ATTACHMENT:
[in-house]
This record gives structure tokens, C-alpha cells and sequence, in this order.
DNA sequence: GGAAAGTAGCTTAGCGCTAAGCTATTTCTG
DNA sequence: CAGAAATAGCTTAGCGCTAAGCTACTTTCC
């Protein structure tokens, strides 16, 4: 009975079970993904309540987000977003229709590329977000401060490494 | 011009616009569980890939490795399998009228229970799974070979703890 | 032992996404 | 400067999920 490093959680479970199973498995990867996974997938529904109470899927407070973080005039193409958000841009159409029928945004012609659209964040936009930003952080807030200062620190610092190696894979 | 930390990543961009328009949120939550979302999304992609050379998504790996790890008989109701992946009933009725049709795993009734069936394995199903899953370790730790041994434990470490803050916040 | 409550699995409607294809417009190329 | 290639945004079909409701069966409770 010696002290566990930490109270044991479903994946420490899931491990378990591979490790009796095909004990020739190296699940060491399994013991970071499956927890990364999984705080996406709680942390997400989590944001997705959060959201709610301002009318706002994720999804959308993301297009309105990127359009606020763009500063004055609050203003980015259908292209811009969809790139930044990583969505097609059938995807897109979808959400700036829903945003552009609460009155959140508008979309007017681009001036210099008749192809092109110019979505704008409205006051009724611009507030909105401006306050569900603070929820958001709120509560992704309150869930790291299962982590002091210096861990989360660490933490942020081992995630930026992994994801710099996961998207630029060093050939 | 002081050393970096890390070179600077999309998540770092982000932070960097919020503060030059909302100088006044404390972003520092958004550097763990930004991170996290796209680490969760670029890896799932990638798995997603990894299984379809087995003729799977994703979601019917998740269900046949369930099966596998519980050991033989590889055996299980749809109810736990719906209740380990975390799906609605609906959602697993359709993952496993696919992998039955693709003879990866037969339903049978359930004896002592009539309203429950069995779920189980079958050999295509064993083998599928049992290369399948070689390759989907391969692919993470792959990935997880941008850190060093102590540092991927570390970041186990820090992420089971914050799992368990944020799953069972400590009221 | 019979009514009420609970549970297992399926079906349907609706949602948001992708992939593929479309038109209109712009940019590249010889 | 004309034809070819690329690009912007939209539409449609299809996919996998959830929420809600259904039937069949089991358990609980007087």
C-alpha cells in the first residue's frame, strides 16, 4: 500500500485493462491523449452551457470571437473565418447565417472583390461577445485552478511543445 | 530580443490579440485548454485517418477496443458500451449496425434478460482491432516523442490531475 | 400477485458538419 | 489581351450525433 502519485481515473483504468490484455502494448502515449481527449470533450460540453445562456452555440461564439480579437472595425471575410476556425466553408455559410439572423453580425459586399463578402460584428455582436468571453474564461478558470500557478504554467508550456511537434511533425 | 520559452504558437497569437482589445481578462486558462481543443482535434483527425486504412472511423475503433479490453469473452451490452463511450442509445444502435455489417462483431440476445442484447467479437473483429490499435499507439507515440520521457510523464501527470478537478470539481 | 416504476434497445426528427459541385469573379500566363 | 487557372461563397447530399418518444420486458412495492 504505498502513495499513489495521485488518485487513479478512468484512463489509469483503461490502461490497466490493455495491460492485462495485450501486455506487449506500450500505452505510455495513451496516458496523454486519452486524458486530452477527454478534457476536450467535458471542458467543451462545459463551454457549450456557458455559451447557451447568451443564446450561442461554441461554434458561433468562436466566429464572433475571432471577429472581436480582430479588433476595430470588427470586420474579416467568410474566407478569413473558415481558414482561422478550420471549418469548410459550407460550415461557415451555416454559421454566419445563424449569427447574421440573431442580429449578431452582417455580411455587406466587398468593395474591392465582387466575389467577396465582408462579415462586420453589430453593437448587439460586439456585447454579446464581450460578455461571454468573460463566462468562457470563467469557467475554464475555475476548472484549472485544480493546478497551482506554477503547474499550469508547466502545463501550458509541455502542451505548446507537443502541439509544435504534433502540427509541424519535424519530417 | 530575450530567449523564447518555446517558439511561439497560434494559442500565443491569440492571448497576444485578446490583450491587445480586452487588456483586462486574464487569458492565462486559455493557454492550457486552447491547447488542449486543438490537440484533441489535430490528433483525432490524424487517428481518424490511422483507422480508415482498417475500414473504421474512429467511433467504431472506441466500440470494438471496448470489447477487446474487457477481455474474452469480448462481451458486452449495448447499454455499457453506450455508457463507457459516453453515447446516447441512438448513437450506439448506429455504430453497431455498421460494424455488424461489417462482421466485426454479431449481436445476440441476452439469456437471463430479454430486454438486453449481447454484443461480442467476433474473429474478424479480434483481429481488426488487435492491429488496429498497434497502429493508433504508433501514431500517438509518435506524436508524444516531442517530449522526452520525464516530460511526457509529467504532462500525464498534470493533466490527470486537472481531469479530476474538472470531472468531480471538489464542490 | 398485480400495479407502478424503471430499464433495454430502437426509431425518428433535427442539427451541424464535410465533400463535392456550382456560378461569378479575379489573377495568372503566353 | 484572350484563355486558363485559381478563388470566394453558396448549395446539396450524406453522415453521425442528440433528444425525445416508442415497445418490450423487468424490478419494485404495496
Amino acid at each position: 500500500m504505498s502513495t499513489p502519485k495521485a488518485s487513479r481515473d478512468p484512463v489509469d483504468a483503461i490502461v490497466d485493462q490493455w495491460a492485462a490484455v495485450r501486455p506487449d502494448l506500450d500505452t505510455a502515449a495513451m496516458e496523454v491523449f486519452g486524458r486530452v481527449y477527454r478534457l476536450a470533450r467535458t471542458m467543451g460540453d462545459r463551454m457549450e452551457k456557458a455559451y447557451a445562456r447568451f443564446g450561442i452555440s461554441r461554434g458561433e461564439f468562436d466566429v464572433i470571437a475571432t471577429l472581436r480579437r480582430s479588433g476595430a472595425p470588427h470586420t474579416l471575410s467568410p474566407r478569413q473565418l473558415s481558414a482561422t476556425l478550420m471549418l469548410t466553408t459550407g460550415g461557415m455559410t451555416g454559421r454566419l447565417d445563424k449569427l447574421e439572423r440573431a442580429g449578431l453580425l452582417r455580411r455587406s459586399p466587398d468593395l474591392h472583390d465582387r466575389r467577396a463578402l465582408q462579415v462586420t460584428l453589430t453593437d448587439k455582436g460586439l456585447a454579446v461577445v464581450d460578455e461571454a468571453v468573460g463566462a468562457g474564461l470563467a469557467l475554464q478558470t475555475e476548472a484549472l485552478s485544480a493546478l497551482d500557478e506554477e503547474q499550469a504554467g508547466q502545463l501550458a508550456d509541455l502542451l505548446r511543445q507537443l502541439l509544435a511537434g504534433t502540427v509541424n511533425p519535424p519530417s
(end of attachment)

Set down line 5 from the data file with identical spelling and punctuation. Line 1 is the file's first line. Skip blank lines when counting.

């Protein structure tokens, strides 16, 4: 009975079970993904309540987000977003229709590329977000401060490494 | 011009616009569980890939490795399998009228229970799974070979703890 | 032992996404 | 400067999920 490093959680479970199973498995990867996974997938529904109470899927407070973080005039193409958000841009159409029928945004012609659209964040936009930003952080807030200062620190610092190696894979 | 930390990543961009328009949120939550979302999304992609050379998504790996790890008989109701992946009933009725049709795993009734069936394995199903899953370790730790041994434990470490803050916040 | 409550699995409607294809417009190329 | 290639945004079909409701069966409770 010696002290566990930490109270044991479903994946420490899931491990378990591979490790009796095909004990020739190296699940060491399994013991970071499956927890990364999984705080996406709680942390997400989590944001997705959060959201709610301002009318706002994720999804959308993301297009309105990127359009606020763009500063004055609050203003980015259908292209811009969809790139930044990583969505097609059938995807897109979808959400700036829903945003552009609460009155959140508008979309007017681009001036210099008749192809092109110019979505704008409205006051009724611009507030909105401006306050569900603070929820958001709120509560992704309150869930790291299962982590002091210096861990989360660490933490942020081992995630930026992994994801710099996961998207630029060093050939 | 002081050393970096890390070179600077999309998540770092982000932070960097919020503060030059909302100088006044404390972003520092958004550097763990930004991170996290796209680490969760670029890896799932990638798995997603990894299984379809087995003729799977994703979601019917998740269900046949369930099966596998519980050991033989590889055996299980749809109810736990719906209740380990975390799906609605609906959602697993359709993952496993696919992998039955693709003879990866037969339903049978359930004896002592009539309203429950069995779920189980079958050999295509064993083998599928049992290369399948070689390759989907391969692919993470792959990935997880941008850190060093102590540092991927570390970041186990820090992420089971914050799992368990944020799953069972400590009221 | 019979009514009420609970549970297992399926079906349907609706949602948001992708992939593929479309038109209109712009940019590249010889 | 004309034809070819690329690009912007939209539409449609299809996919996998959830929420809600259904039937069949089991358990609980007087």